Young people in our programs do not remember a time without computers. They are adept at interpreting face-to-face interactions and web-based experiences. As social networking becomes the number-one activity on the web and teens increasingly own cell phones, young people expect to communicate instantly. For them, e-mail is sooo yesterday.
Is your program keeping up with the pace?
Over the past year, my 4-H colleague Karyn Santl and I have worked on a project to answer that question for eight northwest Minnesota 4-H county programs. We set three objectives:
- To determine communication needs for county 4-H programs.
- To increase knowledge and skill levels of 4-H staff, volunteers and members to use communications technology. We are working with counties that demonstrate interest, infrastructure capability and staff capacity. In February I facilitated a team of youth and adult leaders from Clearwater County through the POST (People, Objectives, Strategy, Technology) Method to create a prototype county 4-H program Facebook Page. That team will reconvene in the fall to review the POST strategy, evaluate impact of this page and make any necessary changes.
- We are in this phase now, beginning to train and support teams of youth, adults and staff to develop communication plans.
We are focusing on 4-H program staff, youth, adult volunteers and parents. Through focus groups and an online survey, we have made three key common-sense discoveries:
- "Jumping in" to social media communication tools, such as Facebook, without established interest and a strategy is not a good idea. The audience must have interest in and ability to use the technology. That includes program staff.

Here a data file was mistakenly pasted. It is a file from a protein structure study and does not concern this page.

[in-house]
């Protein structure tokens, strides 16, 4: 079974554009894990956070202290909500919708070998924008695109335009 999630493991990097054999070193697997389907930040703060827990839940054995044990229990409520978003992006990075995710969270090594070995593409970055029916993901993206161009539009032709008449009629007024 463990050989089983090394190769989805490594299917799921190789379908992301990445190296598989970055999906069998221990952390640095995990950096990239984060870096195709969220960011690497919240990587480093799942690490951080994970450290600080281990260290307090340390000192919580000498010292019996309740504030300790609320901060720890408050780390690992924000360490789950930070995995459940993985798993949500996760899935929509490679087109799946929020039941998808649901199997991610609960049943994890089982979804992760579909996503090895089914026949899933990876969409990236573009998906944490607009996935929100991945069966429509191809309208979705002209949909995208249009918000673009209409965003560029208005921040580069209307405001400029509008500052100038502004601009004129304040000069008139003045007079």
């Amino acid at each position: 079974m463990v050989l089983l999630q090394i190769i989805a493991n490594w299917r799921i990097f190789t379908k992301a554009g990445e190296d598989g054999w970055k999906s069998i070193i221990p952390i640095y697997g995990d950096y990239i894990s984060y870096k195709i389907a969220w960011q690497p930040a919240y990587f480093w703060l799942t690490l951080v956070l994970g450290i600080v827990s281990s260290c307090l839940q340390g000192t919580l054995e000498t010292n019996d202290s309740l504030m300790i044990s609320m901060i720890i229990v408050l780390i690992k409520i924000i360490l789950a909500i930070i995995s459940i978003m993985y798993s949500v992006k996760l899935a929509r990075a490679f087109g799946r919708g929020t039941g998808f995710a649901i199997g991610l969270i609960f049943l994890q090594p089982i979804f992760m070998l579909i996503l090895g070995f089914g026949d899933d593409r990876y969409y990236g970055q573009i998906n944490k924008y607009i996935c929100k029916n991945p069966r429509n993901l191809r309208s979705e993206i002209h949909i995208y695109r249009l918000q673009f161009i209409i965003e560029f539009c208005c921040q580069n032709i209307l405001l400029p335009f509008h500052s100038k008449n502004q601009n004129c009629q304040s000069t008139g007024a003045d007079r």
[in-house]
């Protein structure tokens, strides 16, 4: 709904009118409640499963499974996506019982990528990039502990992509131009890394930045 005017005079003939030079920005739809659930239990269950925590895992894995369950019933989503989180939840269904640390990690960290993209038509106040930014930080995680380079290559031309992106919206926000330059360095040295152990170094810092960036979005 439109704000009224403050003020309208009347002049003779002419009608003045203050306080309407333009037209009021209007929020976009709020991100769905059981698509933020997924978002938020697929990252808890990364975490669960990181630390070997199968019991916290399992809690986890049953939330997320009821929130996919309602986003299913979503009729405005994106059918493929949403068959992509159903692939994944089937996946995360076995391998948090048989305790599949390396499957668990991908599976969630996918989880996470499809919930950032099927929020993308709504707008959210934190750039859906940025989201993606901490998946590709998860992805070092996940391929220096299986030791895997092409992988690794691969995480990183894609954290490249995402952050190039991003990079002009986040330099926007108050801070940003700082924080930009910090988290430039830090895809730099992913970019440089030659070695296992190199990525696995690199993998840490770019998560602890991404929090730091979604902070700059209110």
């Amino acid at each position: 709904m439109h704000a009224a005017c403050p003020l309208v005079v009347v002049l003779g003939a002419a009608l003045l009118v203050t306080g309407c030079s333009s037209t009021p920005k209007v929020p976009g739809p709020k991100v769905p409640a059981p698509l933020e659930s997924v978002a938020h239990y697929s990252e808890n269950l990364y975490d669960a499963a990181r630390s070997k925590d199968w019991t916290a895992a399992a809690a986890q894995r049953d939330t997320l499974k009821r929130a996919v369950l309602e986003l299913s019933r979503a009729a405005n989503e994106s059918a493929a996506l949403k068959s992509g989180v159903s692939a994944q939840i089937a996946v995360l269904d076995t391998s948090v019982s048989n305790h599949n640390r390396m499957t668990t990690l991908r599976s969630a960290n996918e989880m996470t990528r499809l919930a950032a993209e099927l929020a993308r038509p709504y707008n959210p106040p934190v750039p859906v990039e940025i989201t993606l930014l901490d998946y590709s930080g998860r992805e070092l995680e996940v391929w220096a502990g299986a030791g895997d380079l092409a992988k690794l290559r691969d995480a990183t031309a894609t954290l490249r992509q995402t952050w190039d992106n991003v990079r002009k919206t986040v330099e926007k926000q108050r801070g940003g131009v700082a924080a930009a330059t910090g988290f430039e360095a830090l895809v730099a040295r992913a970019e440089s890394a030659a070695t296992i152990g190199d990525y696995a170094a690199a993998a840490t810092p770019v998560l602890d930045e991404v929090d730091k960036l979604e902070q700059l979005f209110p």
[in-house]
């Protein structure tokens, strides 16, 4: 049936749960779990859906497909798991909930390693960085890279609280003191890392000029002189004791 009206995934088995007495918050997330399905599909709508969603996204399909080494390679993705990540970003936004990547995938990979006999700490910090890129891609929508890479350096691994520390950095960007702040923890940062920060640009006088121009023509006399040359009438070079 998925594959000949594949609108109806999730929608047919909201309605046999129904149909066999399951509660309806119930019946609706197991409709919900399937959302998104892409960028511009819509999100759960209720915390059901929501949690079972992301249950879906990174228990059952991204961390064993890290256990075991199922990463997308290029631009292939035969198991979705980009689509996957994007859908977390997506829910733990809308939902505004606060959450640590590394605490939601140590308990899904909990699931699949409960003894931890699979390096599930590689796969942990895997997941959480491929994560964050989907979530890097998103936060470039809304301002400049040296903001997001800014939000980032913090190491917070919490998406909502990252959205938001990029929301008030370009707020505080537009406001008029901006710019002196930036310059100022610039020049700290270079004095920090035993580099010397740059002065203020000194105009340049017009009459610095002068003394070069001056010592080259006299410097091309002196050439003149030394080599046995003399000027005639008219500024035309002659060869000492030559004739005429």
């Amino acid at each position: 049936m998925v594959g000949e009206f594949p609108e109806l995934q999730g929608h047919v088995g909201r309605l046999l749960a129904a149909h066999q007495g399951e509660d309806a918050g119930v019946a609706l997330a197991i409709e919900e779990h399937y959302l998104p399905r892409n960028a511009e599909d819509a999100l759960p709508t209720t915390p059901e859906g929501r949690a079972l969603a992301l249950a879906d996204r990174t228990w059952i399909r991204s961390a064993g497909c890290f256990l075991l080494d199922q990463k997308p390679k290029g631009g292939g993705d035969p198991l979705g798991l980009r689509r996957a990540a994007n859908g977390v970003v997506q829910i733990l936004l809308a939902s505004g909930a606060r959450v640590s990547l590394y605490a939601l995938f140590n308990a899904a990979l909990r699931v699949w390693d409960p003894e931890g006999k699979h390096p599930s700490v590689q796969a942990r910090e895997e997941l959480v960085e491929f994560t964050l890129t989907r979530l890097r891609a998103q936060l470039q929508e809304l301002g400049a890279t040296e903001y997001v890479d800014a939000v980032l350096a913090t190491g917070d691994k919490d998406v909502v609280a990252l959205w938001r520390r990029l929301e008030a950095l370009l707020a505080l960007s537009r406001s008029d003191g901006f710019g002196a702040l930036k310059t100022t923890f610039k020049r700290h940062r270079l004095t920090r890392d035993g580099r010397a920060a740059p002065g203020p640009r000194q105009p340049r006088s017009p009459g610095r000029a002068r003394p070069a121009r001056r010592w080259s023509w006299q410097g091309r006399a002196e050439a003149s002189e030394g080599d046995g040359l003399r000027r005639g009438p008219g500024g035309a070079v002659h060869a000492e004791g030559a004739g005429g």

- Mail and email are the top two ways county programs currently communicate with 4-H families. They are also the preferred delivery modes for the recipients overall. However, youth were more likely to prefer social media. Your communication strategy should consider using different modes for different age groups.
- Lack of technology infrastructure in rural areas can pose a barrier to web-based communication in youth programs. Limited access to high-speed Internet and the quality of cell phone coverage are two of the barriers noted in northwest Minnesota
Karyn Santl and I will present the process and findings of this project so far in a webinar at 11:30 am-1 pm (US CST) on Wednesday, May 11, "Communicating with the Net Generation."
Work on the third objective will focus on training and implementation. But we continue to ask questions. Have you used technology to communicate about or within your youth program? Which ones?
What barriers do you see to keeping up with the pace of change in communications technology? Tell me what you are seeing where you are.